Woolworths Group provides a very comprehensive disclosure on income tax expenses and deferred tax assets and liabilities in note 14 to the annual report for the financial year 2016. Part A of the note provides detailed decomposition of the companys current tax expense and adjustments in relation of the previous year. Also, it contains information on the tax expense related to the continuing and discontinued operations in compliance with clause 81h of AASB 112. Further, part B of the note contains full reconciliation of the accounting profit and income tax base as required by clause 81c. At the same time, there is no calculation of the effective tax rate of the corporation. In particular, the reconciliation contains information of dividend income exempt from taxation, non-deductible expenses, expiration amounts of the deferred tax assets, and impact of differences in the tax rates in offshore markets. Part C leads the users to detailed representation of income tax (both current and deferred) related to the other comprehensive income of Woolworths Group. This part is fully in compliance with the requirement of clause 81ab of the standard. Further, the note provides deferred tax balances on both assets and liabilities for the years 2016 and 2015 in part D. The note discloses opening balance, changes in the balance credited to profit and loss or other comprehensive income, deferred tax accrued in respect of acquisitions and assets held for sale, and closing balance pre each component of assets and liabilities impacting the deferred tax amounts. At the same time, the disclosure does not provide supporting evidence for recognition of the deferred tax assets even though the company has realized net loss after recording losses from discontinued operations in 2016 and presenting such evidence with required by clause 82b of AASB 112. Besides, no expiration dates or expected realization terms are mentioned for recognized deferred tax assets of the company.

Analysis of Woolworths Group disclosures on income tax and qualitative characteristics

For the most part, note 14 on income tax of Woolworths Group provides achievement of fundamental and enhancing qualitative characteristics of financial information. All the information provided on income tax expense and deferred tax assets and liabilities is relevant for the decision making purposes. However, the relevance aspect could be improved by adding the calculation of effective tax rate to the disclosure. Faithful presentation is fully covered by complete information provided in the note. Additionally, the companys financial statements and notes to them (including that on income taxes) were approved by unqualified opinion of Deloitte Touche Tohmatsu that is the groups independent auditor. Consequently, one can rely on the presented data as it is accurate and neutral providing faithful presentation quality. Further, one can consider the financial data contained in the note and report as a whole timely as it was made public in September 2016, one two months after the financial year end of the corporation. Comparability of the financial information is assured by disclosed accounting policies, changes in the standards applied by the group and management judgments made to compile the data while presenting both information on income taxes for the financial years 2016 and 2015. Additionally, understandability of the financial information on income taxes further enhanced by the company by providing quantitative data and disclosures on the applied accounting policies in one note to the financial statements.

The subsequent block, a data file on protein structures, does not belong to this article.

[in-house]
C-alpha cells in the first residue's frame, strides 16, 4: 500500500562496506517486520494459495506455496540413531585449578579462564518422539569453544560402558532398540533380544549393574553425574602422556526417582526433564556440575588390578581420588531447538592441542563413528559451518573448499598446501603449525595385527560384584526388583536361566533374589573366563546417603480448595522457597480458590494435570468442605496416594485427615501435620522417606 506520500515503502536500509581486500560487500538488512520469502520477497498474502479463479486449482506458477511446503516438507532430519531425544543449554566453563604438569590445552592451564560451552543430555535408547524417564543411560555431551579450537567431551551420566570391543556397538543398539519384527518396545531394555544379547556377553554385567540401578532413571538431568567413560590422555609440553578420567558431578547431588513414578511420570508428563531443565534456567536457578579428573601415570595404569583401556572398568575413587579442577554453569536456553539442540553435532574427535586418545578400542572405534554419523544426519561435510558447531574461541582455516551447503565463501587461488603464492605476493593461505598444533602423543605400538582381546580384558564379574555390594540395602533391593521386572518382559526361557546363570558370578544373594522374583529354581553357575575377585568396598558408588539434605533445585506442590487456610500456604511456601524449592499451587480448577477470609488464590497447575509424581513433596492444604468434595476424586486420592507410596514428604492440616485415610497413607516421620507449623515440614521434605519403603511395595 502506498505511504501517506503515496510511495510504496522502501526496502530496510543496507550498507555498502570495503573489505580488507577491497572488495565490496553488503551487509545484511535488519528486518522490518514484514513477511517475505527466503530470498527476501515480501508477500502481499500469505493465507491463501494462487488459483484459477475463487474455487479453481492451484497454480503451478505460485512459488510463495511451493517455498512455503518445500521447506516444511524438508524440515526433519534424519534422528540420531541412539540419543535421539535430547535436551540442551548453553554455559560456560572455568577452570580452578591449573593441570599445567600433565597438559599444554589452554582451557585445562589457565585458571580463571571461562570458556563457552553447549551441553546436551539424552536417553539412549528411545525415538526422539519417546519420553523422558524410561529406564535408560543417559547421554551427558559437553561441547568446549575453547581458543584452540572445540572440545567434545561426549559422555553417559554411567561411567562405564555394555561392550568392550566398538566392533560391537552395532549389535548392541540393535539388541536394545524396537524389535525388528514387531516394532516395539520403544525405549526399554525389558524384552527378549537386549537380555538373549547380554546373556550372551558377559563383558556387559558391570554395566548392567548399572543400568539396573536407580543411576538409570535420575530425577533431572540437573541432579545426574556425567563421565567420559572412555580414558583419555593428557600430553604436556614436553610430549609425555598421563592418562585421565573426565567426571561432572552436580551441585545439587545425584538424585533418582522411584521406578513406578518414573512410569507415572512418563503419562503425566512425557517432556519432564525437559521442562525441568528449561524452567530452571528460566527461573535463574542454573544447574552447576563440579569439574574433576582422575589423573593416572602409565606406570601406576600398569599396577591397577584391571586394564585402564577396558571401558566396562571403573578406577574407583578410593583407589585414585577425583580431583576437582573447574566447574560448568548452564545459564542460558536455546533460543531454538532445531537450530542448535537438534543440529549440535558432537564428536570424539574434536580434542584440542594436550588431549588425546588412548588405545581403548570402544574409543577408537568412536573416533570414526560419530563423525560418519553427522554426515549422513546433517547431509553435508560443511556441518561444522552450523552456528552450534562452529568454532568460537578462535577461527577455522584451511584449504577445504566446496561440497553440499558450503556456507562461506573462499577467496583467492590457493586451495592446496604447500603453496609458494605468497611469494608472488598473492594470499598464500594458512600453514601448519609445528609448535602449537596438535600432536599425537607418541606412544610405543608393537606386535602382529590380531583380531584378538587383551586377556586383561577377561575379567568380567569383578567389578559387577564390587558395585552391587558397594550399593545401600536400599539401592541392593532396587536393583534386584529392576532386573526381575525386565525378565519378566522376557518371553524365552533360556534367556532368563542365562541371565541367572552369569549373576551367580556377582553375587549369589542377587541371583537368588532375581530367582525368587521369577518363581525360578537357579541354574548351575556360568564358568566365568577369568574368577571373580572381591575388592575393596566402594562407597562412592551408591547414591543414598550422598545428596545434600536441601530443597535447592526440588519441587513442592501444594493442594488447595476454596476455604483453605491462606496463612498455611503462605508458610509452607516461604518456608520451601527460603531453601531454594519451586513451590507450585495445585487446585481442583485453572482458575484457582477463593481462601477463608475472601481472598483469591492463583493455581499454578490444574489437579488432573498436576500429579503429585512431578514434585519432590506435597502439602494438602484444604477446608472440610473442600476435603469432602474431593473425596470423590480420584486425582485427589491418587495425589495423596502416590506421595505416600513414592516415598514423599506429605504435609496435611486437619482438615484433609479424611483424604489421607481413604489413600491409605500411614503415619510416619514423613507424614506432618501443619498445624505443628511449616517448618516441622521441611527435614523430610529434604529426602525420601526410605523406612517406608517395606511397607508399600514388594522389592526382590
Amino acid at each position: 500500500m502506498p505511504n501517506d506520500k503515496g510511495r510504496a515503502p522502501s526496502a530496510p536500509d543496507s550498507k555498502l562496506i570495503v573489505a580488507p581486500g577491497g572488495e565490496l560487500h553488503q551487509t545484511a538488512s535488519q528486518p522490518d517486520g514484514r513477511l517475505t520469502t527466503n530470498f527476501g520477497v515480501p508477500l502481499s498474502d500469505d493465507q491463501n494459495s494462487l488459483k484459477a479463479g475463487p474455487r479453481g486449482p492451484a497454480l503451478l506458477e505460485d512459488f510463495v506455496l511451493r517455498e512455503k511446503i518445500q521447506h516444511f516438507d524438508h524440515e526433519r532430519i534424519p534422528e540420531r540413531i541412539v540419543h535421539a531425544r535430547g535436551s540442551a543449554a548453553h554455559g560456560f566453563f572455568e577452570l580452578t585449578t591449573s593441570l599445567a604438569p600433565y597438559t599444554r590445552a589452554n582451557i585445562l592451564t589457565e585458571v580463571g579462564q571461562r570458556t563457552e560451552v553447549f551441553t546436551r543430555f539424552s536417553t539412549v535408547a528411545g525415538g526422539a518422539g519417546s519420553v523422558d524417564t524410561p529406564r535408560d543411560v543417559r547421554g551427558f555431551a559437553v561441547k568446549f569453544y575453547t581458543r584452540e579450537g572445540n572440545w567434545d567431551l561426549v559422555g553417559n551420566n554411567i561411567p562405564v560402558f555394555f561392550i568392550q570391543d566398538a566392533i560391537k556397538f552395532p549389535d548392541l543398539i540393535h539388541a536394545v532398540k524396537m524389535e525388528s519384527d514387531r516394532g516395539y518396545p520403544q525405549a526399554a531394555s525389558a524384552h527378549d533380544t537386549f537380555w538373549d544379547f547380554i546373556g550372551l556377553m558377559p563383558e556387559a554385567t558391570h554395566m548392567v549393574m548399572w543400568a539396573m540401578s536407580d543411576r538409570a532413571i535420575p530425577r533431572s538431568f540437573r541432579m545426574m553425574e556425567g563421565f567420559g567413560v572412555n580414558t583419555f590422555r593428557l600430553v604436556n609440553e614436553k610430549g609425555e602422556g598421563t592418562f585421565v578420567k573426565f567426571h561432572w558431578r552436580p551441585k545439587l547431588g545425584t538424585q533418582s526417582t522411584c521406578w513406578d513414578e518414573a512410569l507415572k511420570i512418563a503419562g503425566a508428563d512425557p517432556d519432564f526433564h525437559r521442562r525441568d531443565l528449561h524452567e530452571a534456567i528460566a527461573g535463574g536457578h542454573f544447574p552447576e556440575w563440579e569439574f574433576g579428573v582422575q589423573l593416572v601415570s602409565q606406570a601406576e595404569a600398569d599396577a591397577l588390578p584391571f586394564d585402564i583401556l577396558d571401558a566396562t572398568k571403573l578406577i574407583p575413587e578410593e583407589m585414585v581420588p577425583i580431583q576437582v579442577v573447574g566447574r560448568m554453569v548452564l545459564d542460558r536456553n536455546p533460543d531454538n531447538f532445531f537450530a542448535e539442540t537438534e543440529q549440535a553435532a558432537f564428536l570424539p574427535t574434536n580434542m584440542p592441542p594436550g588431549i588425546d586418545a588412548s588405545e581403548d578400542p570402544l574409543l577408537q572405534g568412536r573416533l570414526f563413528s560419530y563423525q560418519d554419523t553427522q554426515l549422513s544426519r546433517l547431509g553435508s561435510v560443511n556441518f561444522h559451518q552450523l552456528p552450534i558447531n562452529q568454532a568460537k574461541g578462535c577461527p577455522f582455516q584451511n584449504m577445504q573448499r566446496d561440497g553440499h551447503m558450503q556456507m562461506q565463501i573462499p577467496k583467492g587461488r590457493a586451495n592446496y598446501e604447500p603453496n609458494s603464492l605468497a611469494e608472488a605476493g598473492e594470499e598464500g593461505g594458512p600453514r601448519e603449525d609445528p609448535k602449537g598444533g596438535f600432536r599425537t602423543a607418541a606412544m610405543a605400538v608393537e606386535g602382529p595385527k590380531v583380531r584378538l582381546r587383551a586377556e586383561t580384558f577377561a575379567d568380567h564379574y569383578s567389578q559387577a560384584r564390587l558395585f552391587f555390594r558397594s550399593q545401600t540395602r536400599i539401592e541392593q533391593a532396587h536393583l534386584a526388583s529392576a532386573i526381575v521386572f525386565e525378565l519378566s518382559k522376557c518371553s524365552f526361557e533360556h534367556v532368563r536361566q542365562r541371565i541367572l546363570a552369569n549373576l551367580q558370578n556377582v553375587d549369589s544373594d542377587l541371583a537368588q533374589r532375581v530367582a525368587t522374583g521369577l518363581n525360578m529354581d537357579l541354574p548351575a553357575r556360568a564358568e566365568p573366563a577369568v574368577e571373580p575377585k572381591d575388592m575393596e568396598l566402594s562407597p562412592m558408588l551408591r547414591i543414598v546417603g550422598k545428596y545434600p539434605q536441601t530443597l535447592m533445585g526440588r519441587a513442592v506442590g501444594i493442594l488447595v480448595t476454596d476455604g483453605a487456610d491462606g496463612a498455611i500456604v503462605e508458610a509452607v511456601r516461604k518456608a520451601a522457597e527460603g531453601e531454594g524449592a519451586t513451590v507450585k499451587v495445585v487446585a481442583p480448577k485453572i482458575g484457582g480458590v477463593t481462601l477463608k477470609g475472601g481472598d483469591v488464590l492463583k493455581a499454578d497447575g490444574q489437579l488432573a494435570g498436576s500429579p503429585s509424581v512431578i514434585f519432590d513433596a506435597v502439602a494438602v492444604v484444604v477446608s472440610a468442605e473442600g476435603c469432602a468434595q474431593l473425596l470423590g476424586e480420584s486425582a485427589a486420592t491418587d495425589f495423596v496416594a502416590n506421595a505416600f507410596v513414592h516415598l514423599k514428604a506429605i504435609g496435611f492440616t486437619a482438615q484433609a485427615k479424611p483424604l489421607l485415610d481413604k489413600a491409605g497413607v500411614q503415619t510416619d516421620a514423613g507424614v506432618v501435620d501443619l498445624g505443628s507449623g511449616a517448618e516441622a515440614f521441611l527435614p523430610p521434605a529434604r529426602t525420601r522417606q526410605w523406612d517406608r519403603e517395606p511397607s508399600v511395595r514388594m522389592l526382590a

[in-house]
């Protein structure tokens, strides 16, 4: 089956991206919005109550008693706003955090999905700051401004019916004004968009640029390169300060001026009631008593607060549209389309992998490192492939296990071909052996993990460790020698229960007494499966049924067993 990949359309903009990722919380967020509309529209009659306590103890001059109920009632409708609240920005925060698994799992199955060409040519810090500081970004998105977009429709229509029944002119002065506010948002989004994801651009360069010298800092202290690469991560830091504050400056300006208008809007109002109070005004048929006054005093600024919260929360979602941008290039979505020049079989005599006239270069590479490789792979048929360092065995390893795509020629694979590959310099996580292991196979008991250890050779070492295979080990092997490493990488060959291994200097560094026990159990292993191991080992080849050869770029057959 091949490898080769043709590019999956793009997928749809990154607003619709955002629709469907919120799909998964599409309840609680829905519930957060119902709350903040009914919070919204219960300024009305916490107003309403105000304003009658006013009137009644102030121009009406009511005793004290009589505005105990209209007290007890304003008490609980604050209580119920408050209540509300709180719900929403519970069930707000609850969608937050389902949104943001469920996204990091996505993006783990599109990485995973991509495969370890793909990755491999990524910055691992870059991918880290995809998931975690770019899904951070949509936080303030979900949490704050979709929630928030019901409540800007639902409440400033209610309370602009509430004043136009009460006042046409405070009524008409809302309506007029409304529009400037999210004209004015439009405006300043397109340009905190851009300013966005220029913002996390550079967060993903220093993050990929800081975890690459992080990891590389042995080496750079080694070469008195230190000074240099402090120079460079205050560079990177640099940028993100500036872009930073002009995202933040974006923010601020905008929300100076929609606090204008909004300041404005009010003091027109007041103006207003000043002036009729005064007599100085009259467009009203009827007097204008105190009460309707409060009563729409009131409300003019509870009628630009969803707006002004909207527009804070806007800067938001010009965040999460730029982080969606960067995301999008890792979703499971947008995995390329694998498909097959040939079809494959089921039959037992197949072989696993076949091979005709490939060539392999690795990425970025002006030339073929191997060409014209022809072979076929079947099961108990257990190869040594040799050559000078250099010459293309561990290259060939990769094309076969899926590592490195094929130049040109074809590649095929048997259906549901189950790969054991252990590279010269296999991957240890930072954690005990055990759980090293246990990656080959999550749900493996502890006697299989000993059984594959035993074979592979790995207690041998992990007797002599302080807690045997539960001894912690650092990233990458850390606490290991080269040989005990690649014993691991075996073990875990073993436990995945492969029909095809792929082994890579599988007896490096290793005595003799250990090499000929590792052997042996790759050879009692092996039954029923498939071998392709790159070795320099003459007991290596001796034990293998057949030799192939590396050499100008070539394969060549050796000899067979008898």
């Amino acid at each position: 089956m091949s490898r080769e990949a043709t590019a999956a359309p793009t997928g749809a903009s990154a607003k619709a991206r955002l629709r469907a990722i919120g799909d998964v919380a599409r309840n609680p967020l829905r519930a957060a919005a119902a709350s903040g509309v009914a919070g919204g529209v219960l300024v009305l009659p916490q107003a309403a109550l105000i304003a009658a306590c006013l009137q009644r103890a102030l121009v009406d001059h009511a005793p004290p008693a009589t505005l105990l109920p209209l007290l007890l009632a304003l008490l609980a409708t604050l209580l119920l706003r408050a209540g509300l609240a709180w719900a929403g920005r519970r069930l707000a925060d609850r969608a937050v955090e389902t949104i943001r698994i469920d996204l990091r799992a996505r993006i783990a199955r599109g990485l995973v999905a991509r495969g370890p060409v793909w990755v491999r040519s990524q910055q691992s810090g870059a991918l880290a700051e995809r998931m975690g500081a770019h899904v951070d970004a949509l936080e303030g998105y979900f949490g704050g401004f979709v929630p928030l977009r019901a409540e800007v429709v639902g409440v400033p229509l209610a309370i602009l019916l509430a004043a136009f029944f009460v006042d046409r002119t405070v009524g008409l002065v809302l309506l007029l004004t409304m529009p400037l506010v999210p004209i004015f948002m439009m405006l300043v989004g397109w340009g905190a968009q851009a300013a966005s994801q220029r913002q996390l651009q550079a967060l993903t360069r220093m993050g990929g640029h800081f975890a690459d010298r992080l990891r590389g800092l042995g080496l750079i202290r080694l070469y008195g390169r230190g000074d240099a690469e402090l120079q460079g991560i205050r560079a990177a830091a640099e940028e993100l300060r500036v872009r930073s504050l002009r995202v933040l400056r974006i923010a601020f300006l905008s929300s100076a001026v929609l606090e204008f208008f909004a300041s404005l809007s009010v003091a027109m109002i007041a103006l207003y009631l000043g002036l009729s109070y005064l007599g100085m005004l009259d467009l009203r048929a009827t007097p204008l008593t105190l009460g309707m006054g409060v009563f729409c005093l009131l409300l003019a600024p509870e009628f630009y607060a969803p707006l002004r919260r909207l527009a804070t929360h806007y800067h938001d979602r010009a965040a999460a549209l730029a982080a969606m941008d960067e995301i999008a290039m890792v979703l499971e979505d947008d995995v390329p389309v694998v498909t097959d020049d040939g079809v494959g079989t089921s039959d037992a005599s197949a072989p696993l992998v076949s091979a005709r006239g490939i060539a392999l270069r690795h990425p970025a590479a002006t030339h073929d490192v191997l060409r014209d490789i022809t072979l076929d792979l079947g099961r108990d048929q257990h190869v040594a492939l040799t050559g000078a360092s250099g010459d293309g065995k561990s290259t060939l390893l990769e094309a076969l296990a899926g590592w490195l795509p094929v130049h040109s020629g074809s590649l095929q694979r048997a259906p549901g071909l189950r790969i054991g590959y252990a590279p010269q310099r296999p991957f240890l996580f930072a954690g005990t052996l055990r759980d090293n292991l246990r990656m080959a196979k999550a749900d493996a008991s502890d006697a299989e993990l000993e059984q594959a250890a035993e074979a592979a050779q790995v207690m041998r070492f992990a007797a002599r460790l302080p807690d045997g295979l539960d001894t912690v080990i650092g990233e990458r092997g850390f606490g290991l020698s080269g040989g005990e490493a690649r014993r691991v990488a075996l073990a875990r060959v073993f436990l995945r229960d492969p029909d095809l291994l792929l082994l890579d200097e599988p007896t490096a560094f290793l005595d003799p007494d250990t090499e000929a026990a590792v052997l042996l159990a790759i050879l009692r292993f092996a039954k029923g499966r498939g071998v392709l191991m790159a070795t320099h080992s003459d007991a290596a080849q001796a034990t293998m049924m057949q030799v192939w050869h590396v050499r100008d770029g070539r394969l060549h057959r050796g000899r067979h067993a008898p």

Satisfying to the general purpo se of financial information

Financial information contained in the note 14 on income taxes of the Woolworths annual report is very useful in attaining the general objective of financial data published by the company. In particular, investors and creditor can assess impact of dividend income exempt from taxation, effect of offshore business on income tax expense, tax benefits of the losses from discontinued operations, and value of future tax deductions from the deferred tax assets expected to be utilized by Woolworth Group. Thus, an informed decision on investing in the company or providing it with a debt financing can effectively utilize the note on income taxes and provided disclosures in the companys annual report.

Conclusions and recommendations

To sum up, the company provides comprehensive and very useful disclosures on income taxes including the amounts of income tax expense, tax effects of other comprehensive income, losses from discontinued operations and dividend payments, and deferred tax assets and liabilities. Besides, one can deeply analyse reliability and decomposition of the current tax expense by reconciliation schedule provided to convert accounting profits reported by the group into taxable profit. Still, the company could slightly improve usefulness of the note on income taxes by adding a calculation of the effective tax rate and disclosing information on the supporting evidence to accrued deferred tax assets while net loss for the year 2016 was realized due to discontinued operations.